Well, as I said in my last post almost two weeks ago (!), Significant Eater and I have been getting set up in a nice little apartment in downtown DC - on N Street, and she started her new job (loves it, btw) just last Monday. But what a two weeks it was. Three (or was it four?) round-trips by car, numerous trips to Target, Ikea, Bed, Bath & Beyond, and Calvert Woodley for booze - where some of the pricing makes no sense to me, when I have the luxury here in NYC of shopping at Astor Place and Wherehouse Liquors. Think $23 for Rittenhouse BIB, and some of you know what I mean. But, at least they stock it.
There's even a Harris Teeter, a Southern-based grocery chain, which my buddy turned me onto as one of the key supermarkets to shop at...with parking. They put out those fancy sample trays (with domes!) all around the store, too - but you don't eat out of those, do you? Just think of how many kids reached in to grab a slice of apple after wiping their runny noses with their hands, and I bet you'll stop. Actually, I think they should call them H1N1 domes.
In between all the cleaning, shopping and stocking however, a boy's gotta eat. Oh, SE and I made the obligatory stop at Ben's Chili Bowl, where the half-smoke is good, and the picture of Obama on the wall makes the food taste better than it really is...I wonder, did Michelle make him sleep on the couch after his chili dog?
I digress, so back to food. One of my oldest and closest friends now also lives in DC (and he just started a new job there too - what is this world coming to, with people getting jobs?), so I picked up Miami Danny and dragged him to a couple of places I had spotted on my various shopping excursions around town. And what's the first thing a couple of Jewish kids from Long Island think about when they're thinking about food? Yeah, that's right, ribs. I had spied this joint, located in the 3900 block of 14th St. NW, and just had to give it a try.
Well, wouldn't you? And boy, did it suck. You'd think with that pile of wood stacked up so nicely in the front window, there might be a chance that this would be a place to return to again and again. You'd be wrong. Perhaps the inside should have been a clue - it had more bulletproof glass than a bank in the 70s, and the ribs were delivered (after paying) via a turntable type device which made sure there was no human contact between the "pitmaster" and the customer. I'm pretty sure that the only smoke the ribs saw was the liquid smoke in the over-applied barbecue sauce. And the wings, which if done right can be ethereal, were dry and, I dunno, woody?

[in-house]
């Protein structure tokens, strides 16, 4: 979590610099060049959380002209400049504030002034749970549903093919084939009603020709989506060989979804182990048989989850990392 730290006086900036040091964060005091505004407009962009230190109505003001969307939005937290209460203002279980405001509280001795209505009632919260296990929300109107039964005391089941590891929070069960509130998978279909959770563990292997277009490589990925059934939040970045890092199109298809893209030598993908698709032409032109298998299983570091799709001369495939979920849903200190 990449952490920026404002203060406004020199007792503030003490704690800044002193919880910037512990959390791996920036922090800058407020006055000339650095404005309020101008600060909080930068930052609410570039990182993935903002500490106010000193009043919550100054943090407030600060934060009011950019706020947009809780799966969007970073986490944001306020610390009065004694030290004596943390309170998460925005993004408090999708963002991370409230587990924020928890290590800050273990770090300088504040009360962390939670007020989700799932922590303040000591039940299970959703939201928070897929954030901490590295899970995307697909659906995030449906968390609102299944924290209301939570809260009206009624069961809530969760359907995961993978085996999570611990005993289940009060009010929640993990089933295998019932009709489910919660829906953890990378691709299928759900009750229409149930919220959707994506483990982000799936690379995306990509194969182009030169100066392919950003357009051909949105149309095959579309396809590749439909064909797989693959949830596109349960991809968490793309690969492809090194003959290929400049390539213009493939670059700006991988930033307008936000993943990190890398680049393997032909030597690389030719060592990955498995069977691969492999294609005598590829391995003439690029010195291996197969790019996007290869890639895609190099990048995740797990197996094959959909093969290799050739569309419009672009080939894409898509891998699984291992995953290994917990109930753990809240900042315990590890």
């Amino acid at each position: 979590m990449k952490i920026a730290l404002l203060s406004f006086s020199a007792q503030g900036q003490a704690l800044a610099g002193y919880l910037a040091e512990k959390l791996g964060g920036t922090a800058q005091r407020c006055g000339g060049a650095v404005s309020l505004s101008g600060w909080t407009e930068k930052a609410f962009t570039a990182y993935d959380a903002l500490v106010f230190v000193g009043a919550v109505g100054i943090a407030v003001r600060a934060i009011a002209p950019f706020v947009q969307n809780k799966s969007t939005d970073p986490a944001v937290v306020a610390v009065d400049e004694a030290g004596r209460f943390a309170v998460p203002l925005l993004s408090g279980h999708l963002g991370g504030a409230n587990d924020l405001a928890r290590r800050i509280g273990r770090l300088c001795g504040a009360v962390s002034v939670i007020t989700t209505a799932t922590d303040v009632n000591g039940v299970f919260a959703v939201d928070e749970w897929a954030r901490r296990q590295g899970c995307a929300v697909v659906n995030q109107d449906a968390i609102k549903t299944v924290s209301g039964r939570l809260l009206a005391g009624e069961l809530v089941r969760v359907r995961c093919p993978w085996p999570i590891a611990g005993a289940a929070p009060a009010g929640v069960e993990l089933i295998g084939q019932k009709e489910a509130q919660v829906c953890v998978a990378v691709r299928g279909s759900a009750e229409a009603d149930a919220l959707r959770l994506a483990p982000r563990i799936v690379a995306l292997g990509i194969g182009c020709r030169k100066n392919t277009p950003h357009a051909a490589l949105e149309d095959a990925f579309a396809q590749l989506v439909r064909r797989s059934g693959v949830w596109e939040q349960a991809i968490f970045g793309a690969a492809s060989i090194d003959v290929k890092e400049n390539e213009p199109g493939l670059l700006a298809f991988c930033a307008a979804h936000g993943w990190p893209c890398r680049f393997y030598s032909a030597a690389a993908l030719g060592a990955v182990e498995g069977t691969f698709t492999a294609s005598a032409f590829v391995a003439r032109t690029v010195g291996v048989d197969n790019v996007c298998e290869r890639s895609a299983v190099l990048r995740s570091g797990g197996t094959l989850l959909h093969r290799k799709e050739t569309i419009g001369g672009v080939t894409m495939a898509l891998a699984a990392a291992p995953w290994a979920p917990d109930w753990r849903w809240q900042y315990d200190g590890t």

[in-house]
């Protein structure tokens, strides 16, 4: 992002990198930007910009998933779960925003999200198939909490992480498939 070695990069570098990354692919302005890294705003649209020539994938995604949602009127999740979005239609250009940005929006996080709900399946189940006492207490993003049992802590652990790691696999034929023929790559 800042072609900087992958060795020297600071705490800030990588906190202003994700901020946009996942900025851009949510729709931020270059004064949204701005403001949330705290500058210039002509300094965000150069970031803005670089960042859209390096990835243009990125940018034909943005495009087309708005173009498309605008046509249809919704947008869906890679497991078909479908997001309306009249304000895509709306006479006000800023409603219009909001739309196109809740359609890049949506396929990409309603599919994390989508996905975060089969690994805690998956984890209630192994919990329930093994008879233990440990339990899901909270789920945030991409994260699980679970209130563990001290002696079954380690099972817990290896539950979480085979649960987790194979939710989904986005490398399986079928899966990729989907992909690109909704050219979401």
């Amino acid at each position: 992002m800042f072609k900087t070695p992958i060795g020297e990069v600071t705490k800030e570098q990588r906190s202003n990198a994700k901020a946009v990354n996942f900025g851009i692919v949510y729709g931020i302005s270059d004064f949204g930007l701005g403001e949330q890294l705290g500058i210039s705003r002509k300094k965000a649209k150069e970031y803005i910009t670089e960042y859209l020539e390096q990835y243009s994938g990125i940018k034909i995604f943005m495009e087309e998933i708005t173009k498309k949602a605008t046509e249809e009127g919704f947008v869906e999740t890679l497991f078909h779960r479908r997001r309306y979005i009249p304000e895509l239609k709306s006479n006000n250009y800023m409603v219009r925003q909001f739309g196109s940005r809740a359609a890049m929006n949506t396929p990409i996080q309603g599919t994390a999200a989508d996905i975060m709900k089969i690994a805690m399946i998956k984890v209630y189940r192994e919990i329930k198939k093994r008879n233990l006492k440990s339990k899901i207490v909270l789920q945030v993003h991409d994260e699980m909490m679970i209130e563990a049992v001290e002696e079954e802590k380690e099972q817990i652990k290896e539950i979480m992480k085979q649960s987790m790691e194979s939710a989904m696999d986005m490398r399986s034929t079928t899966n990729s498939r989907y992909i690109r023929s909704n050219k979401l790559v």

That big mitt holding the wings might've tasted better than the wings themselves, but Danny refused to sacrifice it, so off we went to stop number 2, which was a couple of blocks south on that same stretch of 14th St.
Yes, Pepe's Elotes Asados, where just to get the taste of the ribs and chicken out of our systems, we each got a nice ear of roasted corn, along with a tamale...after Danny charmed Ms. Pepe with his excellent Spanglish. The corn didn't taste like a lot of farmer's market corn these days, overly sweet but lacking real corn flavor - instead, it was slightly chewy (not necessarily a bad thing), and with it's coating of mayo, dusting of cheese and sprinkle of lime and chile powder, hit just the right note.
Corn is filling, so we decided to not even taste the tamale, though it looked good. Instead, it was passed along to a "street-person," who declared it "damn good." And off we went to stop numero tres. See, I can speak Spanish too - just not that much.
Now, this was a place I had spotted on a drive back from College Park, MD - the home not only of the University of Maryland Terps, but of Ikea as well. Located in a parking lot at the intersection of New Hampshire and E-W Highway, or Routes 410 and 650 in Takoma Park, it's easy to miss, but keep your eyes open and there she is...
Yes, La Preferida, womanned by two lovely ladies from El Salvador, was no doubt the find of the day. Since pupusas originally hailed from El Salvador, we ordered two pupusas revueltas, stuffed with pork, cheese and refried beans, along with two tacos de lengua, or tongue tacos. So we come full circle, as these two Jewish kids from Long Island are tongue lovers from way back - though I think my mom used to cook her calve's tongue in the de-flavorizer, and certainly didn't serve it on a taco, she started a life-long love of mine for one of the great organ meats.
And we watched as one of the ladies took a handful of masa and shaped and stuffed the pupusas delicately and with purpose. Onto the griddle to cook, Danny and I waited patiently for this not-so-fast food. It was worth the wait, as we drove away to find a shady spot (on Elm Street, no less) where we could enjoy the food. The pupusas were great, a little greasy, a little crispy around the edges, and meltingly tender. Like a great pizza, the cheese, pork and dough come together in each bite, even going so far as to burn the roof of my mouth.
And the tacos. Oooh, the tacos. Bursting with perfectly stewed tongue, topped with freshly chopped tomatoes, avocado slices, shredded queso fresco and served with a piece of lime and a bit of a green chili salsa hot enough to melt the floorboards of my Camry, these were better than any tacos I've had on the east coast. Though I don't think tacos are native to El Sal, these ladies sure know how to cook 'em. And I know I'll be stopping at this place as often as I can on my trips into and out of the district. Take a gander at these: